A California law will go into effect in September mandating that motorists must allow cyclists a buffer of at least 3 feet when passing.
The law is intended to reduce the number of traffic deaths caused by motorists hitting the two wheeled enthusiasts. According to the National Highway Traffic Safety Administration, about 600 to 700 bicyclists are killed each year and thousands are injured by automobiles and trucks in the U.S.. The Orange County Register reported that in 2012, according to NHTSA statistics, 49,000 cyclists were injured by crashes with motor vehicles.
“Too many drivers fail to realize that the roads are designed to be shared among multiple users, and this includes cyclists,” said the sponsor of the new law, Assemblyman Steven Bradford, D-Gardena. “Without separate infrastructure in place, cyclists need some assurance that they can operate safely. By giving them a defined amount of space – 3 feet – this bill gives them that assurance.”
Colin Bogart, program director for the Los Angeles County Bicycle Coalition explained that, “Mainly, this law is about education – that cyclists need 3 feet of space when you pass them, and that’s really the safest distance.” He says that all cyclists can tell you stories of the inherent danger in sharing the road with motorists.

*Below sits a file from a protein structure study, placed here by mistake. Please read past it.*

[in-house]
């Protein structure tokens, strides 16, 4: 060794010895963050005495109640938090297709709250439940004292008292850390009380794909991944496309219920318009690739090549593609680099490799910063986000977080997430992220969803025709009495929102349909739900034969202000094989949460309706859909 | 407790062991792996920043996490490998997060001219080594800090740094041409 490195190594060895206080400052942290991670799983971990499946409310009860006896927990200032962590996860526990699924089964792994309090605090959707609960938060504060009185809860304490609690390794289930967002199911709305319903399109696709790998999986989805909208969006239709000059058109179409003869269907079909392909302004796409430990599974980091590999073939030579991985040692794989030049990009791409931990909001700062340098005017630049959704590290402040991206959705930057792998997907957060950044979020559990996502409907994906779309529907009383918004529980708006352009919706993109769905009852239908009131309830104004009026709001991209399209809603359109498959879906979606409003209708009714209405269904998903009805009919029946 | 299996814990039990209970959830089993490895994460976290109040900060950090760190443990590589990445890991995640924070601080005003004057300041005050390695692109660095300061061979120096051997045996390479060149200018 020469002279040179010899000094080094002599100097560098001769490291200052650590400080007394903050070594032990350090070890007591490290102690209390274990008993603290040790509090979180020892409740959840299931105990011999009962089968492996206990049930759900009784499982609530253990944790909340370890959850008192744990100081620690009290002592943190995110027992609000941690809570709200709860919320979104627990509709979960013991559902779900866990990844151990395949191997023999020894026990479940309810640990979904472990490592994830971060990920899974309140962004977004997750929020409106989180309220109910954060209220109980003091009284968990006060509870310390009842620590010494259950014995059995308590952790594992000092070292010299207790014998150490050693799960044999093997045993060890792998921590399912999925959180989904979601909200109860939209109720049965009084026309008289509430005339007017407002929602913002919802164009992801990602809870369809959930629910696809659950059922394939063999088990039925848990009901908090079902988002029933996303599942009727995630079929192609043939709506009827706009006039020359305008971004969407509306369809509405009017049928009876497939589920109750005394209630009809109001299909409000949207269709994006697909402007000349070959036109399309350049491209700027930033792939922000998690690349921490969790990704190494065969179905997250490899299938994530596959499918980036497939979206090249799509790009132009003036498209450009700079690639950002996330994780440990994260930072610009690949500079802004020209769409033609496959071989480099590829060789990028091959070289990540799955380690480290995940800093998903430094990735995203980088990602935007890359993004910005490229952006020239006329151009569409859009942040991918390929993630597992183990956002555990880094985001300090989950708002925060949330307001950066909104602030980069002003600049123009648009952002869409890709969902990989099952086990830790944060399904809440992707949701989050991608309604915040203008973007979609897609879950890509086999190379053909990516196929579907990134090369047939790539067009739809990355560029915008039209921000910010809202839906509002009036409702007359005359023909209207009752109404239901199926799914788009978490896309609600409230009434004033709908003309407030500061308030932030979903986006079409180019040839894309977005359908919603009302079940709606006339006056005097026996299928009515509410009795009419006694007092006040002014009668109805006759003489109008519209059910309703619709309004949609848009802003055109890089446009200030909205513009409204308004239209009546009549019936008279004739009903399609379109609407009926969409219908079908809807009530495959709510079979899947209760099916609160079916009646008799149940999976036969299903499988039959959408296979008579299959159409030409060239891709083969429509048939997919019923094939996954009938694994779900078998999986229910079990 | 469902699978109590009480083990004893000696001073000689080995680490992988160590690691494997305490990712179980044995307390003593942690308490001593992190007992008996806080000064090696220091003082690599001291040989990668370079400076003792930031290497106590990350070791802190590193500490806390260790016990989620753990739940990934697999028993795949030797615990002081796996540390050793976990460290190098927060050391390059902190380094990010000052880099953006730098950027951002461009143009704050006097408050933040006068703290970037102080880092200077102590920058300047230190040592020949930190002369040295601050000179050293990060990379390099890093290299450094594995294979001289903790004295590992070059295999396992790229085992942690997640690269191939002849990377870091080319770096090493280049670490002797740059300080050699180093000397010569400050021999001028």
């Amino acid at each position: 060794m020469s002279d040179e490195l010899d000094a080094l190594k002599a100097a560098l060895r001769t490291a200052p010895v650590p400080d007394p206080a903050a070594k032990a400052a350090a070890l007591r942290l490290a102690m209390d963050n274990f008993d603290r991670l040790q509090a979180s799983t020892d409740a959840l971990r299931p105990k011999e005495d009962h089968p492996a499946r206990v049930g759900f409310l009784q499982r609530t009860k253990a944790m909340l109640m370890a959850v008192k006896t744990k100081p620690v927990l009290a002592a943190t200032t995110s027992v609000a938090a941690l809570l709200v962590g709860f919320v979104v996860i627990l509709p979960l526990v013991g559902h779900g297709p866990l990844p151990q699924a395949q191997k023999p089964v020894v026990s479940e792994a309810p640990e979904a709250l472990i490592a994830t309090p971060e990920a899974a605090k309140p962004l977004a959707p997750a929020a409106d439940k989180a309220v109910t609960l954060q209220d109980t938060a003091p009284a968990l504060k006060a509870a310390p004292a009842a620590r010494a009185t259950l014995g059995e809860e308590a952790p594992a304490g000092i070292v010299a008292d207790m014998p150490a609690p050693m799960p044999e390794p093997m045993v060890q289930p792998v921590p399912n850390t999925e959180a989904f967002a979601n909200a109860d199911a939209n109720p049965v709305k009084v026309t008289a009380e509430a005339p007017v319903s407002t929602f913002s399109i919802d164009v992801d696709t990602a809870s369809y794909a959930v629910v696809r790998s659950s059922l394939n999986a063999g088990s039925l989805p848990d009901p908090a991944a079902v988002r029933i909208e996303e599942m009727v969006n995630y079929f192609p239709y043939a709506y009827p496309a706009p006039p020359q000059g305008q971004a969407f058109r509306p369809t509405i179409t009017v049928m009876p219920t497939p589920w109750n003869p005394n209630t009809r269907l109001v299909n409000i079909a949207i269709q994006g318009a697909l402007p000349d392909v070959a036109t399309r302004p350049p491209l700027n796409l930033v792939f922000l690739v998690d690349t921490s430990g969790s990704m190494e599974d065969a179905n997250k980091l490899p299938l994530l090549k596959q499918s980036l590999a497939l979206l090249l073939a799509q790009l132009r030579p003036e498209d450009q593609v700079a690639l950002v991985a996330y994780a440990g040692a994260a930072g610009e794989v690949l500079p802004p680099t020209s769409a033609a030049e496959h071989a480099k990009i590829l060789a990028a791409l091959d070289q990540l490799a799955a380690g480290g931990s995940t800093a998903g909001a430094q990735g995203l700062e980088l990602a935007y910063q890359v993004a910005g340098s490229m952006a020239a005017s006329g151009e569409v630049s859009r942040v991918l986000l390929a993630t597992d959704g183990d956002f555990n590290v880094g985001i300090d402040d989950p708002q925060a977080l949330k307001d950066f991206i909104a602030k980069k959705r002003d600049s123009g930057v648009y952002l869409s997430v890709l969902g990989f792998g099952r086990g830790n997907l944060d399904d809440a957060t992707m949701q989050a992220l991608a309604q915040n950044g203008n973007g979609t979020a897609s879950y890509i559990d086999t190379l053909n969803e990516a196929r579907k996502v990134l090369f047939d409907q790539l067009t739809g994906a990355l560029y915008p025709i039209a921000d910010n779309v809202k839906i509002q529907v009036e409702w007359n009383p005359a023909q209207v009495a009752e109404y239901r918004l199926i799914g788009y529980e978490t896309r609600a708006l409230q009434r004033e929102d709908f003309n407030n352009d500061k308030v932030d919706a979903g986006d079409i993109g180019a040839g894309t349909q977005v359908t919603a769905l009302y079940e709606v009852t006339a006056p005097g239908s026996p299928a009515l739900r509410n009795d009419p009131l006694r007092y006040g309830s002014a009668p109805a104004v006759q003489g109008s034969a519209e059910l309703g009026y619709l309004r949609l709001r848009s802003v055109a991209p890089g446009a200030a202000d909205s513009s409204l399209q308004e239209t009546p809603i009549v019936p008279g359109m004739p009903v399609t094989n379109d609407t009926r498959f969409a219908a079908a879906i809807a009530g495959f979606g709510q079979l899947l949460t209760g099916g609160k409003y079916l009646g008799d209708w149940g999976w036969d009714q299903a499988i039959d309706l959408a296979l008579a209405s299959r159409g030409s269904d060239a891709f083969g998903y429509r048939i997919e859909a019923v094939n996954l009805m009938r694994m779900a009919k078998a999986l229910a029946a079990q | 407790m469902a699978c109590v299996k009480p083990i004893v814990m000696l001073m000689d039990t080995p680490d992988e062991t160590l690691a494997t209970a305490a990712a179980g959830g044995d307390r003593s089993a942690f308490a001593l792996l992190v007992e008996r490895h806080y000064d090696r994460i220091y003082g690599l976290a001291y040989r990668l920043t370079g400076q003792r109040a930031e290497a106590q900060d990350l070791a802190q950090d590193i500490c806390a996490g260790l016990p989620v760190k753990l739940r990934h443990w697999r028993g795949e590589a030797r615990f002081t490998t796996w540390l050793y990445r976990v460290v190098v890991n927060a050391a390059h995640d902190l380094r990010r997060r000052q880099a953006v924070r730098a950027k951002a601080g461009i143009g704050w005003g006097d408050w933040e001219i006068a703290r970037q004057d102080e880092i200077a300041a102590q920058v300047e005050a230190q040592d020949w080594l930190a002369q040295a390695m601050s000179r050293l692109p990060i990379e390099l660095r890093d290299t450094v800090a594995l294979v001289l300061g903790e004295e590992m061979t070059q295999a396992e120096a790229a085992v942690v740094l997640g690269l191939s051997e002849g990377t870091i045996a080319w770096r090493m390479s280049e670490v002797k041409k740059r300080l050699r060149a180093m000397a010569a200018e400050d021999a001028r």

California Highway Patrol said that they will be vigilant in areas where there is a lot cyclists such as Mulholland Highway in the Santa Monica Mountains. The CHP plans on making a sustained effort to enforce the new law.
Officer Edgar Figueroa, a spokesman with the CHP said that patrolman are trained in estimating distances and that, “If we see clearly that there isn’t 3 feet whenever there’s a motorist passing, we’re going to enforce that. If there’s a disagreement … we’re just going to allow the courts to decide.”
Motorists aren’t always at fault in many of the collisions. Figueroa asserts that cyclists sometimes make dangerous decisions on the road, are often too aggressive and fail to use proper hand signaling. “Bicyclists have to adhere to the vehicle code; they are considered motorists, too,” Figueroa argues. “So if they do something illegal, if they run a stop sign, or if they are obstructing the street, we’re going to enforce that if we see it.”